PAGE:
Printing room description details and inventory details

There are some oddities to what things Inform tells you about in room description details and inventory details for a container.

If it’s closed, we always hear “closed”.

In inventory, we hear about “open” for things that are both open and openable, but we never hear about “open” in room description details.

For perceptibly empty containers (i.e., empty containers that aren’t opaque and closed), we’re always told “empty” in room description details; in inventory, we’re not told about it for these cases:

  • transparent, closed, and openable
  • opaque, open, not openable

I think those two exceptions for empty constitute a small bug. But I’m having trouble considering what the behavior should be in general.

There’s never an attempt to automatically describe something as transparent or opaque. This is appropriate, 'cause transparency could mean anything from glass to a veil to the bars of a cage. So, being able to see the contents of something doesn’t tell us whether it’s open or closed, and neither openness nor closedness tells us whether we could see contents if they existed. [ edited: oops, openness does tell us we could see contents if they existed, it’s just closedness that doesn’t. But a typical player wouldn’t know to interpret the absence of being told “closed” to necessarily mean “open”. ]

To know all those things without knowing opaque vs. transparent, we’d have to be told all of empty, open, closed (as applicable) all of the time whether the container is openable/closable or not.

But always printing these for containers would create visual clutter, and the room description behavior with details + contents doesn’t look great, e.g.,

You can see lucite case (closed) (in which is a toy) here.

Assuming we’re sticking to parentheticals after the thing’s name, what do you think the behavior should be?

[ Edited to add: ]

I suppose not specifying openness or closedness for unopenable/unclosable things is a sensible default.

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Thinking about it more, I’m thinking it’s appropriate to say (for both room description details and printing inventory):

  • “open” or “closed” for anything that’s openable
  • “closed” for closed unopenable non-empty transparent containers (the thinking being that if it has something in it then, without “closed”, the player would think they could put something in it; if it’s a closed unopenable empty transparent container, it had might as well not be a container and we don’t need to mention its closed-ness)
  • “empty” for open or transparent containers that are apparently empty, i.e., either really empty or all contents are undescribed or concealed (if they’re non-empty, we’ll know because we’ll be told about their contents).

These would mean saying open and empty significantly more often…

There are other distinctions between room description details and inventory details:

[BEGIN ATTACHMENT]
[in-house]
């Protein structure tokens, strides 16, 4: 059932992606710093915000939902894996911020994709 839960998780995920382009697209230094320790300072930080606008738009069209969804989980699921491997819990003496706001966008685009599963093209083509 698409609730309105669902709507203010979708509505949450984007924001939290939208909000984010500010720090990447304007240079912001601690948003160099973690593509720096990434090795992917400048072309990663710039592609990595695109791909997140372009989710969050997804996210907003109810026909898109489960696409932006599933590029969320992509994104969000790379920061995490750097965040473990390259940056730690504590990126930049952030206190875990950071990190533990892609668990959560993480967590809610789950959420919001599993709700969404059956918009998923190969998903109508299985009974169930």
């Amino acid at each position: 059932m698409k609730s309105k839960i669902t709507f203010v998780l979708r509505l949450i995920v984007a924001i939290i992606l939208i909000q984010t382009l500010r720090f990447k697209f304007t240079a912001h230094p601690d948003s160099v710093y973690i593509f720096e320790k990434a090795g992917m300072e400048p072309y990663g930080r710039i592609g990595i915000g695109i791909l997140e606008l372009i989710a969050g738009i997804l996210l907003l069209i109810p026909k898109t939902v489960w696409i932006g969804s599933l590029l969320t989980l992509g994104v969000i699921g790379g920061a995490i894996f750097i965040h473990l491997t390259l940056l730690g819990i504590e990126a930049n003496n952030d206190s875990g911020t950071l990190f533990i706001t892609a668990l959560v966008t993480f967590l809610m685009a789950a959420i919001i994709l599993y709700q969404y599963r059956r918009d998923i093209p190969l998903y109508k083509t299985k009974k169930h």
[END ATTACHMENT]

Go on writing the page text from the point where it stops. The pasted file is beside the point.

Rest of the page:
• inventory details always describe lit things as providing light; room description details only say providing light in a dark room… and it is dark room, per se, independent of whether or not you’re in a closed opaque container. If another not carried thing in the container is your only light source, it doesn’t get “providing light”. If the container itself is lit, but the room is dark, it would get “providing light”.
  • inventory details say locked for locked things; room description details don’t. This means that when you pick something up, you magically know it’s locked without trying it.
  • and inventory details say “being worn” for worn things which is inapplicable in room description details, of course

I would suggest that if a transparent container is not openable that “closed” incorrectly implies it can be opened. There are situations where you don’t want something like

You can see a tractor beam (closed) (in which is a very-offended-looking cow) here.


I agree with this.

It suggests an angle on Inform’s world model which I hadn’t thought about. The “openable” flag on containers gives them two somewhat different uses.

  • An openable container is a simulation of a physical container. Whether it’s open or closed is a fact in the player’s world.

  • An unopenable container can be physical (e.g. a basket which is always open). But it can also be a organizational tool for the author. (The tractor-beam case.) That is, a way to collect a group of objects which move together (if the parent container moves), with flags for whether the objects in the group are visible and/or takeable. This is useful but it doesn’t represent physical transparency or openness.

Supporters don’t have this distinction. Supporters are kind of inherently a physical simulation. And I think this leads to that most contentious rule, the “describe what’s on scenery supporters in room descriptions” rule. The fact that some games want to yoink that rule implies that there’s two use cases for supporters, and we haven’t conceptualized it properly.

(I mean, it’s not really conceptualized for containers either. The “openable” flag is a sideways way of thinking about it; it doesn’t distinguish between baskets and tractor beams.)


I am persuaded in regard to closed unopenable non-empty transparent container case…